- The taxpayer losses were raised to leaders at DPW for years. Since early 2018, Cheh has periodically brought up the issue with DPW directors at public hearings. But as the chair of the committee with oversight over the agency, Cheh never sought a study of the problem. Early this year, she accepted the word of current DPW Director Chris Geldart, who claimed, without citing data, that the settlement agreements weren’t leading to losses. In the District’s Fiscal Year 2021 budget, she, for the first time, proposed a hike in the transfer station fees to stem part of the losses.
- An outside report from 2016 that was acquired through a public records request told the city administrator’s office to consider ending its agreement with Republic Services when it expired at the end of 2018 due to continued losses. The District has continued to renew the agreement since its initial term ended in 2013.
- The bargain rates for private trash companies are more than just a loss for taxpayers. The District’s low fee to use its public transfer stations have incentivized trucks from neighboring counties to drive truckloads of waste into the city. D.C. stands out in the region for allowing the import of trash into its public stations from beyond its borders.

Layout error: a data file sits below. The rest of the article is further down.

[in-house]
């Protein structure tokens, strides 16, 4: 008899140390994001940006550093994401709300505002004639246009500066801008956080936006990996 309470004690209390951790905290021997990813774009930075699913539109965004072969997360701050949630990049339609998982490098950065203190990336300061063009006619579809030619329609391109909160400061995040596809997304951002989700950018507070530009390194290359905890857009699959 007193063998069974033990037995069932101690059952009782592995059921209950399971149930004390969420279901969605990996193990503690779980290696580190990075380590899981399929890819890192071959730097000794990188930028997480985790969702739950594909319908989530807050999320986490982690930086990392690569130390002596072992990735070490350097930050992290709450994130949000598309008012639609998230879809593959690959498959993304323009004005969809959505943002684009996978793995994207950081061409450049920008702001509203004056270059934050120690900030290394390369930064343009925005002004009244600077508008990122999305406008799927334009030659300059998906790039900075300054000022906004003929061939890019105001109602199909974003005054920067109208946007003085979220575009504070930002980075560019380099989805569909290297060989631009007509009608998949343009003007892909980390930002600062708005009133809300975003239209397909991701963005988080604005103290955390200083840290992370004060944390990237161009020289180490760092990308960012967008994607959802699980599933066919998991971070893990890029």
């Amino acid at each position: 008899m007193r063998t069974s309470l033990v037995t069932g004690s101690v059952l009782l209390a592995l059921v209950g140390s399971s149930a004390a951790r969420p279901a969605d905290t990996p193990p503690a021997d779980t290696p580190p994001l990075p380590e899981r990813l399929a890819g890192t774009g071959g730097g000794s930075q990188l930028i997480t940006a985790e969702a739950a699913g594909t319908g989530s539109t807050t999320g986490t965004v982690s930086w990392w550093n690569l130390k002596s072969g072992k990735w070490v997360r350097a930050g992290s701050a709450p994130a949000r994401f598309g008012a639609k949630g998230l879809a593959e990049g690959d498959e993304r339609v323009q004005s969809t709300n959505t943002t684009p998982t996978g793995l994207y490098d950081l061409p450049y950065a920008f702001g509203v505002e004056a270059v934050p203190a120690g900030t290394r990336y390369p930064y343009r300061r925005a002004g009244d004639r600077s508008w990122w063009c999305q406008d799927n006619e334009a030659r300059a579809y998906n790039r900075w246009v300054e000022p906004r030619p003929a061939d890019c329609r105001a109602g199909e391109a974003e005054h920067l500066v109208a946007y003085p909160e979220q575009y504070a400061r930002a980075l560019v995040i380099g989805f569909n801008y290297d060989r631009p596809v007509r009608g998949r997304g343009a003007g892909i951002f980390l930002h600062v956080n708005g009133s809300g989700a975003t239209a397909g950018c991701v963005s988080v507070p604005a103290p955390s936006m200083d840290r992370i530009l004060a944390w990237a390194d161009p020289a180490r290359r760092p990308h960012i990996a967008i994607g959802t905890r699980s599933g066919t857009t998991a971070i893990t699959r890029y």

- Geldart admits dismay with the District importing trash, but the city has not examined the scope of the problem. It is currently unknown how many tons of trash the city accepts from neighboring counties each year. One estimate from a city-commissioned 2011 report said it could be tens of thousands of tons annually.
“It’s a huge environmental problem,” says Chris Weiss, director of the D.C. Environmental Network. “Think about all the trucks coming through the District—the diesel exhaust, the wear and tear on our roads.”
Geldart knows that D.C. serves as a regional dumping ground.
“You can see the trucks that come in that haven’t picked up trash in the District of Columbia,” Geldart said in an interview last year. “It’s less expensive for them to dump here.”